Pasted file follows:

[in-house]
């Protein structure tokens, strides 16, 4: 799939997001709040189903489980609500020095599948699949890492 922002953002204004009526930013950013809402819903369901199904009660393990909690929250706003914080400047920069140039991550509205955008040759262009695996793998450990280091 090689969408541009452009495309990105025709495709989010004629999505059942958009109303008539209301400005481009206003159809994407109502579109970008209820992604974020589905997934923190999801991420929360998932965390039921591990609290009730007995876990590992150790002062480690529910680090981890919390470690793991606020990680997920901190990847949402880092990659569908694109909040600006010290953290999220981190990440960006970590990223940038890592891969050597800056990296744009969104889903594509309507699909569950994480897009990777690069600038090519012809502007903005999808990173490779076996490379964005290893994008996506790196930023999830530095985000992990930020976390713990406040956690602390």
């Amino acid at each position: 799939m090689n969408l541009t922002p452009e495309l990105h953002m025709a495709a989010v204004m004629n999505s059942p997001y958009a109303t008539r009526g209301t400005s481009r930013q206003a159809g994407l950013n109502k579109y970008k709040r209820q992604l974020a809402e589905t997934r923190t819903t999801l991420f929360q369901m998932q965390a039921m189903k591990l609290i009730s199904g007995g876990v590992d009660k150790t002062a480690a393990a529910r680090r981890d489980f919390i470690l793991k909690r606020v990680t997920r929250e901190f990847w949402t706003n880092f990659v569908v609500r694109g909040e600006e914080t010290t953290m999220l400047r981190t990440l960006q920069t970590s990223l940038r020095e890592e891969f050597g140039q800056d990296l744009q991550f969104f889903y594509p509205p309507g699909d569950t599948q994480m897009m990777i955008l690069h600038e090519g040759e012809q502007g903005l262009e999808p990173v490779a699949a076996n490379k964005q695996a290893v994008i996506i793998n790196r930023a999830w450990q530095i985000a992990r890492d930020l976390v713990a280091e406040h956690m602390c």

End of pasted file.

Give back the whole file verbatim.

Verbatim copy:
[in-house]
């Protein structure tokens, strides 16, 4: 799939997001709040189903489980609500020095599948699949890492 922002953002204004009526930013950013809402819903369901199904009660393990909690929250706003914080400047920069140039991550509205955008040759262009695996793998450990280091 090689969408541009452009495309990105025709495709989010004629999505059942958009109303008539209301400005481009206003159809994407109502579109970008209820992604974020589905997934923190999801991420929360998932965390039921591990609290009730007995876990590992150790002062480690529910680090981890919390470690793991606020990680997920901190990847949402880092990659569908694109909040600006010290953290999220981190990440960006970590990223940038890592891969050597800056990296744009969104889903594509309507699909569950994480897009990777690069600038090519012809502007903005999808990173490779076996490379964005290893994008996506790196930023999830530095985000992990930020976390713990406040956690602390």
């Amino acid at each position: 799939m090689n969408l541009t922002p452009e495309l990105h953002m025709a495709a989010v204004m004629n999505s059942p997001y958009a109303t008539r009526g209301t400005s481009r930013q206003a159809g994407l950013n109502k579109y970008k709040r209820q992604l974020a809402e589905t997934r923190t819903t999801l991420f929360q369901m998932q965390a039921m189903k591990l609290i009730s199904g007995g876990v590992d009660k150790t002062a480690a393990a529910r680090r981890d489980f919390i470690l793991k909690r606020v990680t997920r929250e901190f990847w949402t706003n880092f990659v569908v609500r694109g909040e600006e914080t010290t953290m999220l400047r981190t990440l960006q920069t970590s990223l940038r020095e890592e891969f050597g140039q800056d990296l744009q991550f969104f889903y594509p509205p309507g699909d569950t599948q994480m897009m990777i955008l690069h600038e090519g040759e012809q502007g903005l262009e999808p990173v490779a699949a076996n490379k964005q695996a290893v994008i996506i793998n790196r930023a999830w450990q530095i985000a992990r890492d930020l976390v713990a280091e406040h956690m602390c």